In patients with diabetes mellitus, the toxic milieu caused by abnormal glucose and free fatty acid handling can lead to heart failure (HF). Referred to as diabetic cardiomyopathy (DMCM), this syndrome often exists in the absence of conventional risk factors for HF such as history of myocardial infarction or hypertension. Low-carbohydrate diets (LCDs) have recently been endorsed as an efficacious therapeutic dietary approach to prevent and reverse cardiometabolic disease including type 2 diabetes mellitus (T2DM). LCDs improve systemic insulin resistance (IR), reverses cardiac remodelling in a rodent model and downregulates the expression of sodium–glucose co-transporter 2 (SGLT2) receptors in the kidney. It is therefore conceivable that a lifestyle approach such as adopting an LCD can be offered to patients with DMCM. The reported case is that of a 45-year-old man with a 15-year history of non-ischaemic cardiomyopathy, T2DM and obesity. The patient volunteered to engage in a 16-week low-carbohydrate dietary intervention trial and then self-selected to remain on this diet for 1 year. The whole-food LCD was based on simple ‘traffic light’ style food lists and not designed to restrict calories, protein, fat or salt. After 1 year, the patient had lost 39 kg and his cardiometabolic markers had significantly improved. LCDs present a potentially beneficial approach for patients with DMCM and could be considered as a lifestyle intervention before SGLT2i therapy is commenced.

Learning points

  • Diabetic cardiomyopathy (DMCM) is a syndrome precipitated mainly by the detrimental effects of glucose metabolism disorders such as insulin resistance and diabetes.

  • Low-carbohydrate diets (LCD) mimic many effects of sodium–glucose co-transporter 2 inhibitors (SGLT2i).

  • LCDs are a dietary pattern which can have significant and beneficial effects on metabolic and anthropometric markers in patients with DMCM.

  • LCDs and SGLT2i therapy could be combined and may achieve better clinical outcomes for patients with DMCM.

  • Combination therapy may be carried out under close supervision as the real risk for diabetic ketoacidosis remains.

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David Fennell Department of Endocrinology, Mater Misericordiae University Hospital, Dublin, Ireland

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Clare Miller Department of Endocrinology, Mater Misericordiae University Hospital, Dublin, Ireland

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Stephen Ludgate Department of Endocrinology, Mater Misericordiae University Hospital, Dublin, Ireland

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John Conneely Department of Surgery, Mater Misericordiae University Hospital, Dublin, Ireland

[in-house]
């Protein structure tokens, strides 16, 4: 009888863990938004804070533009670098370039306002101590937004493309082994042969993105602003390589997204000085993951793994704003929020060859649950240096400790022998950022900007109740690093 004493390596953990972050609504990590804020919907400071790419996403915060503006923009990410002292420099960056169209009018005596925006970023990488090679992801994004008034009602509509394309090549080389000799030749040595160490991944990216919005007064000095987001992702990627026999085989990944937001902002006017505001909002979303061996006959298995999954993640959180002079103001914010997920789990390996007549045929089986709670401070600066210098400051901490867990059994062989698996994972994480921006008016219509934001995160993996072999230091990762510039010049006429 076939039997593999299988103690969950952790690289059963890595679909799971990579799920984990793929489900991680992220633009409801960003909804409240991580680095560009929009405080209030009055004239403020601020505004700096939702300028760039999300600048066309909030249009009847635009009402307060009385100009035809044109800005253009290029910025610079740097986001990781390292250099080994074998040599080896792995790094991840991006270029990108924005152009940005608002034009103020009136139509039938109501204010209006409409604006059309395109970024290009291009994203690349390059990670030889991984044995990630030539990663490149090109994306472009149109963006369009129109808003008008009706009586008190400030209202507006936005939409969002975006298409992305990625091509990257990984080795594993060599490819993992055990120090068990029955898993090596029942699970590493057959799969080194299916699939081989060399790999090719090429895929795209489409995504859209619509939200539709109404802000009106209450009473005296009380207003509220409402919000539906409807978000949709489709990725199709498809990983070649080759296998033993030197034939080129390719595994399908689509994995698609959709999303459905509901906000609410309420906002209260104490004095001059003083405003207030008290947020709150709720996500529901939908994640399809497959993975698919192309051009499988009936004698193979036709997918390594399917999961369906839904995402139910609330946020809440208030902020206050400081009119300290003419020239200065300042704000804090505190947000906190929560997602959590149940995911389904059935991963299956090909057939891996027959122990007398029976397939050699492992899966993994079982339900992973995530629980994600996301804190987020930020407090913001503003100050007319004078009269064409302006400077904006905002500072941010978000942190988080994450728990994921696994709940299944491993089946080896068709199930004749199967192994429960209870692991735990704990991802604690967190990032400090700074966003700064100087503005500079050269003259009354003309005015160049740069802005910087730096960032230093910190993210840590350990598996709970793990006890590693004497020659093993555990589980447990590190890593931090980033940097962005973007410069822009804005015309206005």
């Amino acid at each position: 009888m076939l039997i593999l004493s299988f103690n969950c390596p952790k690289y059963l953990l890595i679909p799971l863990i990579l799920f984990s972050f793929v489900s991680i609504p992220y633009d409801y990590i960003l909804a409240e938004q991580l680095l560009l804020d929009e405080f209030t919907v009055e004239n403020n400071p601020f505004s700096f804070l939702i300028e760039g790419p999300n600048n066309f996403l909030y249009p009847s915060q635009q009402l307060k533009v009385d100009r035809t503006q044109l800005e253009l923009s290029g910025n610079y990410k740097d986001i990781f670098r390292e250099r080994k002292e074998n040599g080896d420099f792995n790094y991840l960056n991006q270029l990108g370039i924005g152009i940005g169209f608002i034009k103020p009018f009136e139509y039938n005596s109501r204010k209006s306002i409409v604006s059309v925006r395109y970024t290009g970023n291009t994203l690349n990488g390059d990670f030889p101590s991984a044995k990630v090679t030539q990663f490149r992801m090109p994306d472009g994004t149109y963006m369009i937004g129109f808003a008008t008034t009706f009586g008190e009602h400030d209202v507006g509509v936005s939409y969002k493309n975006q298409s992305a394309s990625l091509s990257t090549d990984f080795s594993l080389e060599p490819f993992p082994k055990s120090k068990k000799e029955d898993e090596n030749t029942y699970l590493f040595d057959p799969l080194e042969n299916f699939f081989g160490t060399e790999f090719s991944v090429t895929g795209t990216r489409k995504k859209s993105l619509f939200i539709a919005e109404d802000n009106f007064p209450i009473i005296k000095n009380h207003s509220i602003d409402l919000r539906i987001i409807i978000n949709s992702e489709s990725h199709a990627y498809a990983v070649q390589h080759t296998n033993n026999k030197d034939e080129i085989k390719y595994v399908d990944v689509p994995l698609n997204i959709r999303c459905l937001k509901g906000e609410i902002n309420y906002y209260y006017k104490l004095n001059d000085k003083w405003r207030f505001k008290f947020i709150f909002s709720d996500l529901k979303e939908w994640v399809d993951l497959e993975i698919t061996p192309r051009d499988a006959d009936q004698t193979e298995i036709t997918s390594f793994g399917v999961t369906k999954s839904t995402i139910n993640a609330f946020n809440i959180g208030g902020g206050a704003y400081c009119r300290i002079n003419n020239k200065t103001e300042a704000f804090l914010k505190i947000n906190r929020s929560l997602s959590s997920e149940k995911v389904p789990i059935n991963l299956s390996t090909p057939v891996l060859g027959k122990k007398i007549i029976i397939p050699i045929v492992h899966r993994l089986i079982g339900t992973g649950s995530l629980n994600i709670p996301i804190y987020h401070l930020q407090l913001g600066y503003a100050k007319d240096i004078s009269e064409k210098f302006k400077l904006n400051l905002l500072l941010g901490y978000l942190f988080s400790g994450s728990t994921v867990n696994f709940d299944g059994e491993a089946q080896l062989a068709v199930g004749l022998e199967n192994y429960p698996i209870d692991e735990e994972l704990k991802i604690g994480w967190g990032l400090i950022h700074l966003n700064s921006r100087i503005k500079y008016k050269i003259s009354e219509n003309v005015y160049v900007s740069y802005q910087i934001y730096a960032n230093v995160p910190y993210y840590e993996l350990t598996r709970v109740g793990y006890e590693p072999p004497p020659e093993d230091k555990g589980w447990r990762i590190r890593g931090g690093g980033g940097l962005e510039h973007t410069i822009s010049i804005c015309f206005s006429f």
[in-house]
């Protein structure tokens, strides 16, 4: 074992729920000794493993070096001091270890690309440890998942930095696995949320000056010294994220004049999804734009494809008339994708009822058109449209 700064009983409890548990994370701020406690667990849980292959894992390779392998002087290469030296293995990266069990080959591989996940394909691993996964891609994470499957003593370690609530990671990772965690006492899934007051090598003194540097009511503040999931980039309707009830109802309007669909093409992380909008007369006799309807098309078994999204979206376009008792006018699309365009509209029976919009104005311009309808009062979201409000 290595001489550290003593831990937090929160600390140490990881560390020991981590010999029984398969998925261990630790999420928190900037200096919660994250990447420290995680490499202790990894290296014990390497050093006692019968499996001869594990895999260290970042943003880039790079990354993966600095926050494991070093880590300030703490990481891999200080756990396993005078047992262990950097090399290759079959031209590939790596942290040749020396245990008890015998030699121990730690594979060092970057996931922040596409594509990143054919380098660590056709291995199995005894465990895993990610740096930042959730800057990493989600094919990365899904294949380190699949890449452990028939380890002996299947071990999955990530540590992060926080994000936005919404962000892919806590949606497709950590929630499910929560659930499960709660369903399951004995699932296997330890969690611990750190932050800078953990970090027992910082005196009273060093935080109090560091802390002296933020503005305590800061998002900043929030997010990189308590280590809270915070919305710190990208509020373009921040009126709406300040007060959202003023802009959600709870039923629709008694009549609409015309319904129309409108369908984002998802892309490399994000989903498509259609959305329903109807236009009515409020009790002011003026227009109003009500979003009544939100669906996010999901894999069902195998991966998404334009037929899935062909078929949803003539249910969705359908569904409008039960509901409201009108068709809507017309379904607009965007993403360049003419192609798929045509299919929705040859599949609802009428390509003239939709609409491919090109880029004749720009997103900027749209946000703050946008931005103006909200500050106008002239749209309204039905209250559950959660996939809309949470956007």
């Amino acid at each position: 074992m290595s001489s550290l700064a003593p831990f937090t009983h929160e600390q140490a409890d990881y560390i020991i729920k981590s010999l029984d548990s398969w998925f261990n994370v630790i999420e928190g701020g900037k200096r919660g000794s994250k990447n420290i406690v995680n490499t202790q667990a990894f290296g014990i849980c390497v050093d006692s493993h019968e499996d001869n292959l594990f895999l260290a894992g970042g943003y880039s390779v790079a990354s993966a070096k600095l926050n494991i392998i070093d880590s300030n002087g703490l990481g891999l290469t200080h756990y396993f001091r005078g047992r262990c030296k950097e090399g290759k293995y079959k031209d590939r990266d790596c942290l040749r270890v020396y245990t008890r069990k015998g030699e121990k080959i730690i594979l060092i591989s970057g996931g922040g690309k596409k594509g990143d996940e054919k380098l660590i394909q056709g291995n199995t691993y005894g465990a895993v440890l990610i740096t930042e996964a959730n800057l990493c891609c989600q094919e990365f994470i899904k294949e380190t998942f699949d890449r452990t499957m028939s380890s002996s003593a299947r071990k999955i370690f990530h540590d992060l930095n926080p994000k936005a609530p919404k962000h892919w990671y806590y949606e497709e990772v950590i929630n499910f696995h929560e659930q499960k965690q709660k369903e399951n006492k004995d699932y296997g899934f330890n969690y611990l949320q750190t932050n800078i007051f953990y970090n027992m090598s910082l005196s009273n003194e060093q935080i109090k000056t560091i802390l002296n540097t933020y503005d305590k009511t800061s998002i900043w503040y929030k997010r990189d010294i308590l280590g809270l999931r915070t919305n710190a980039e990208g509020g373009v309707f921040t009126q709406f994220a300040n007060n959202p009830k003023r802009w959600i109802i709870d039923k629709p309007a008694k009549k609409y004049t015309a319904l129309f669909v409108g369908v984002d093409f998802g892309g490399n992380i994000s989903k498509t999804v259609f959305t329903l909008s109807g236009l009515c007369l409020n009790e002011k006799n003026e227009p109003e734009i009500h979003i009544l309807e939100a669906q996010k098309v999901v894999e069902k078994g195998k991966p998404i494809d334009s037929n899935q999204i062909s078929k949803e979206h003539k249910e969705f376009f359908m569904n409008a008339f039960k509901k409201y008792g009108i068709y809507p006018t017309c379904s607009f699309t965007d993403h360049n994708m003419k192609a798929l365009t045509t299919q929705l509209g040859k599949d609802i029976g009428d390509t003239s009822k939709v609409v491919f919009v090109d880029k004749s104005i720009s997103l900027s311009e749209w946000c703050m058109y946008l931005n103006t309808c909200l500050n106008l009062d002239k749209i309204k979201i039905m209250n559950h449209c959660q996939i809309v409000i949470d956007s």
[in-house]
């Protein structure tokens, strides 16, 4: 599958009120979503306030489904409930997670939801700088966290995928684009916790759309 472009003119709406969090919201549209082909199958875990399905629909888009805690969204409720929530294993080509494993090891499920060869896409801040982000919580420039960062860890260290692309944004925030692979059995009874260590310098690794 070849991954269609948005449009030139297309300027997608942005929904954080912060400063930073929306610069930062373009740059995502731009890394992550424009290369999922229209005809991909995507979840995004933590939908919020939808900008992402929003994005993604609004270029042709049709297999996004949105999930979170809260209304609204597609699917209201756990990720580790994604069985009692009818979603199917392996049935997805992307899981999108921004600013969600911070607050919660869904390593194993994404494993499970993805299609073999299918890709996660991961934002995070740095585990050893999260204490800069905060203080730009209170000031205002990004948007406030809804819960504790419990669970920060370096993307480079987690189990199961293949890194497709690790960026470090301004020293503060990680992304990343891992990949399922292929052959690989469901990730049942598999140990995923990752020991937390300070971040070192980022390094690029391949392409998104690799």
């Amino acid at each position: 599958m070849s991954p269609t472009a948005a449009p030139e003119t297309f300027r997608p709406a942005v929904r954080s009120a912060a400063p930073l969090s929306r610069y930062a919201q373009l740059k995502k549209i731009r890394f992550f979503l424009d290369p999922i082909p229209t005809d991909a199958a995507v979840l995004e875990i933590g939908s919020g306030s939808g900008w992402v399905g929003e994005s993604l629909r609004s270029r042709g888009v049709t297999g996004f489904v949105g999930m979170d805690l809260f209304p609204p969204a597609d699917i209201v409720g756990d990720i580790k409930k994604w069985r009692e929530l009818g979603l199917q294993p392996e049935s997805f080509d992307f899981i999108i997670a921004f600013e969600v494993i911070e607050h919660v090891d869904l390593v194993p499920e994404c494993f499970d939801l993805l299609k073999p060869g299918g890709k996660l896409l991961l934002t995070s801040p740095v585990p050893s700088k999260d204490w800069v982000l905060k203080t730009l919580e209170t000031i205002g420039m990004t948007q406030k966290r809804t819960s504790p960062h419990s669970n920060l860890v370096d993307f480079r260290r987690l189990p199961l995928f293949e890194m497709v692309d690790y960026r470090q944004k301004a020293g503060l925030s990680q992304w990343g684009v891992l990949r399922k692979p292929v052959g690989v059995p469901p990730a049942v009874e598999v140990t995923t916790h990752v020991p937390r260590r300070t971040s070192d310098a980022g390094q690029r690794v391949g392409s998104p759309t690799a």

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Serena O’Brien Department of Critical Care Medicine, Mater Misericordiae University Hospital, Dublin, Ireland

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Ian Conrick-Martin Department of Critical Care Medicine, Mater Misericordiae University Hospital, Dublin, Ireland

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Jennifer Hastings Department of Critical Care Medicine, Mater Misericordiae University Hospital, Dublin, Ireland

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Siobhán E McQuaid Department of Endocrinology, Mater Misericordiae University Hospital, Dublin, Ireland
School of Medicine, University College Dublin, Dublin, Ireland

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Summary

Phaeochromocytoma, a rare neuroendocrine tumour of chromaffin cell origin, is characterised by catecholamine excess. Clinical presentation ranges from asymptomatic disease to life-threatening multiorgan dysfunction. Catecholamine-induced cardiomyopathy is a dreaded complication with high lethality. While there is lack of evidence-based guidelines for use of veno-arterial extracorporeal membrane oxygenation (V-A ECMO) in the management of this condition, limited to case reports and small case series, V-A ECMO has been reported as ‘bridge to recovery’ therapy, providing circulatory support in the initial period of stabilisation prior to surgery. We report on two patients presenting with catecholamine-induced cardiomyopathy and circulatory collapse who were successfully treated with V-A ECMO for 5 and 6 days, respectively, providing initial haemodynamic support. After stabilisation and introduction of alpha-blockade, both cases had favourable outcomes, with successful laparoscopic adrenalectomies on days 62 and 83 of admission, respectively. Our case reports provide further support for the use of V-A ECMO in the treatment of such gravely ill patients.

Learning points

  • Phaeochromocytoma should be considered in the diagnosis of patients presenting with acute cardiomyopathy.

  • Management of catecholamine-induced cardiomyopathy is complex and requires multidisciplinary specialist input.